Build a comprehensive adaptation program vs. cherry picking
While it’s natural to start with low-hanging fruit or a highly visible effort, such as installing a native plant garden or touting low-flush toilets, resiliency strategies need to address all the creeping climate risks a specific organization faces. A climate risk audit will help reveal current and emerging issues and help rank their urgency.

We appreciate that investing in resiliency against creeping climate changes is a difficult balancing act. It’s a bit like life insurance. People usually buy policies hoping they’ll never need them—but the coverage is invaluable when the worst happens. Quantifying specific risks and which to address requires healthcare organizations to balance “What do we need?” queries with “What can we afford?” Is building additional capacity that might be underused in the near term a good hedge to make against future influxes of zoonotic diseases? Or should investment go to alternative power supplies or lower-carbon infrastructure?

These are difficult calculations to make. That said, the better approach may be to determine what’s needed, then be creative in affording it. As with preventive care for patients, the ability of a healthcare organization to withstand tomorrow’s climate consequences depends on its willingness to take steps toward resiliency today.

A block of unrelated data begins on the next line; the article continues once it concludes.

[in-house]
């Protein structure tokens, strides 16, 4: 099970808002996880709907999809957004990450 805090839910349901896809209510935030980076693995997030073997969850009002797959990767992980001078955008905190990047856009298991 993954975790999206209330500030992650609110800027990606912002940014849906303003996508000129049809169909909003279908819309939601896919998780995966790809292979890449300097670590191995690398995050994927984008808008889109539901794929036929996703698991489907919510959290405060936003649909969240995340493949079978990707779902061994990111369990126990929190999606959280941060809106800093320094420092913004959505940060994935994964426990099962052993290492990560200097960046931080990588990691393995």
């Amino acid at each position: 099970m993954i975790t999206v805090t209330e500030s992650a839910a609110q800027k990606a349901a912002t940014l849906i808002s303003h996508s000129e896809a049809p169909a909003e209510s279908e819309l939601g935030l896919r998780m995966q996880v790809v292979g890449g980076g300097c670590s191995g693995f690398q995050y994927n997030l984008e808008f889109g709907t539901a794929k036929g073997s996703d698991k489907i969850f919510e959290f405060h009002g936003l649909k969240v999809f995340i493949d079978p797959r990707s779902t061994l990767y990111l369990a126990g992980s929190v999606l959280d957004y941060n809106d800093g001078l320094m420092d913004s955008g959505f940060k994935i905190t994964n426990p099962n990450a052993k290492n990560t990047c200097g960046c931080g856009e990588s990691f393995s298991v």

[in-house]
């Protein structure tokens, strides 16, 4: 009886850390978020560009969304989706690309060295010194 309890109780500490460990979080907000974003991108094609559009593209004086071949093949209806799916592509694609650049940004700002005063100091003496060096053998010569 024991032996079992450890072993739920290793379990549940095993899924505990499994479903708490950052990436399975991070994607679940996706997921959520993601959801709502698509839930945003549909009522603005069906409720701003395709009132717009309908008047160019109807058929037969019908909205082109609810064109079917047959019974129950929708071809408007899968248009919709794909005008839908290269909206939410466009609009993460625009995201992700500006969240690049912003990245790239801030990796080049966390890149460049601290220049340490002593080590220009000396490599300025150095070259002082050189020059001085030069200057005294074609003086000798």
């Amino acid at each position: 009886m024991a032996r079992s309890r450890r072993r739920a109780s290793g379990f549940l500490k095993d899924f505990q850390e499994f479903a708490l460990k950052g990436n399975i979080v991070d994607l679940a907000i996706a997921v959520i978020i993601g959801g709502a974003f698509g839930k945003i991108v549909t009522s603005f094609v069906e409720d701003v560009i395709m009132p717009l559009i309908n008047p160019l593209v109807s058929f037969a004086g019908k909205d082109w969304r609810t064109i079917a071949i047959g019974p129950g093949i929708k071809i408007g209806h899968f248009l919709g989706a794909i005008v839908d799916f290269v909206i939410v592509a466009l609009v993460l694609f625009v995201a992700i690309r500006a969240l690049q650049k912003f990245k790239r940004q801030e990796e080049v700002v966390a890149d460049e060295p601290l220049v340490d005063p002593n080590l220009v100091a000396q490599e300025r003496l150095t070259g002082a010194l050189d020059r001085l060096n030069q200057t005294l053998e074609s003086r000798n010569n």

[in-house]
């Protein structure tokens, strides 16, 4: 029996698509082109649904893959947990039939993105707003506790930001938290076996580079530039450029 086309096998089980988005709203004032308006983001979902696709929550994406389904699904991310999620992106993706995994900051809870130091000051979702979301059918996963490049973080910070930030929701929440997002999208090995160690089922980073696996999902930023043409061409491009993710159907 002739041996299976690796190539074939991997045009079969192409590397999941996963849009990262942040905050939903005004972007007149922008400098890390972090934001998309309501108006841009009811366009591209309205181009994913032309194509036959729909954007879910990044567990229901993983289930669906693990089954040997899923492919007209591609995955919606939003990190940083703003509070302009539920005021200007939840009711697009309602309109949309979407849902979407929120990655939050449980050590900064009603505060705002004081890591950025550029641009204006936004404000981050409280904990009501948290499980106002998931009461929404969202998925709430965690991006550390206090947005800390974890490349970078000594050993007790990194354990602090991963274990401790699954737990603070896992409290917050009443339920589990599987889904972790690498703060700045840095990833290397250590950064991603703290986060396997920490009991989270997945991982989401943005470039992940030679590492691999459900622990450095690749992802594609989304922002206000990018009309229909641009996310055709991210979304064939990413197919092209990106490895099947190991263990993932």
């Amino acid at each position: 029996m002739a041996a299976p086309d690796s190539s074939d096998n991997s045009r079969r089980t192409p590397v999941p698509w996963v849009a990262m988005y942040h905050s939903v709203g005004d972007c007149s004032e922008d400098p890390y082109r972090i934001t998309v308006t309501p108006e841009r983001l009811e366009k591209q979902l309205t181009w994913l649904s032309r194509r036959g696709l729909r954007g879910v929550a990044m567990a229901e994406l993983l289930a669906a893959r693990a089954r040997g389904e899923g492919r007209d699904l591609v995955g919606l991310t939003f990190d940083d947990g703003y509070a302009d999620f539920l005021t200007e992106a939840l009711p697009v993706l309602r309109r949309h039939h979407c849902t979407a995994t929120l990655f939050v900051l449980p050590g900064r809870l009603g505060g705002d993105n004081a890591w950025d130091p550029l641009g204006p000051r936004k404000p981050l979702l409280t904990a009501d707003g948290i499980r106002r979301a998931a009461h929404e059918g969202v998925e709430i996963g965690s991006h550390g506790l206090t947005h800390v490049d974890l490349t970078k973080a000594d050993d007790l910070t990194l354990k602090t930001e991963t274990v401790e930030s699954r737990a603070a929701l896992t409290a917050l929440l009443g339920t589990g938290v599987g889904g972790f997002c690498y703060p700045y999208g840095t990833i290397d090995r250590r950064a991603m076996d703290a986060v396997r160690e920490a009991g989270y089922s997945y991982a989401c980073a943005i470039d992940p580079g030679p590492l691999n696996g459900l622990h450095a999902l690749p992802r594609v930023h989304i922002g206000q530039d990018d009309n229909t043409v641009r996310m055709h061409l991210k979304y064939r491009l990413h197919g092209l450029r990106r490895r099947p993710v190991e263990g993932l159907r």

Adam Sachs, PE

Associate, Mechanical Engineer

Amy Pitts, MBA, BSN, RN

Medical Equipment Project Manager

Andy Neathery

Technology BIM Specialist

Angela Howell, BSN, RN

Senior Associate, Medical Equipment Project Manager

Anjali Wale, PE, LEED AP

Associate Principal, Senior Electrical Engineer

Austin Barolin, PE, CEM, LEED AP O&M

Senior Associate, Senior Energy Analyst

Beth Bell

Principal, Chief Financial Officer

Bilal Malik

Associate, Senior Electrical Designer

Brennan Schumacher, LEED AP

Associate Principal, Lighting Design Studio Leader

Brian Hageman, LEED AP

Associate Principal, Plumbing Discipline Lead

Brian Hans, PE, LEED AP

Associate Principal, Senior Mechanical Engineer

Brian J. Lottis, LEED AP BD+C

Associate, Senior Mechanical Designer

Brianne Copes, PE, LEED AP

Senior Associate, Mechanical Engineer

Bryen Sackenheim

Principal, Technology Practice Leader

Carolyn Carey

Medical Equipment Project Manager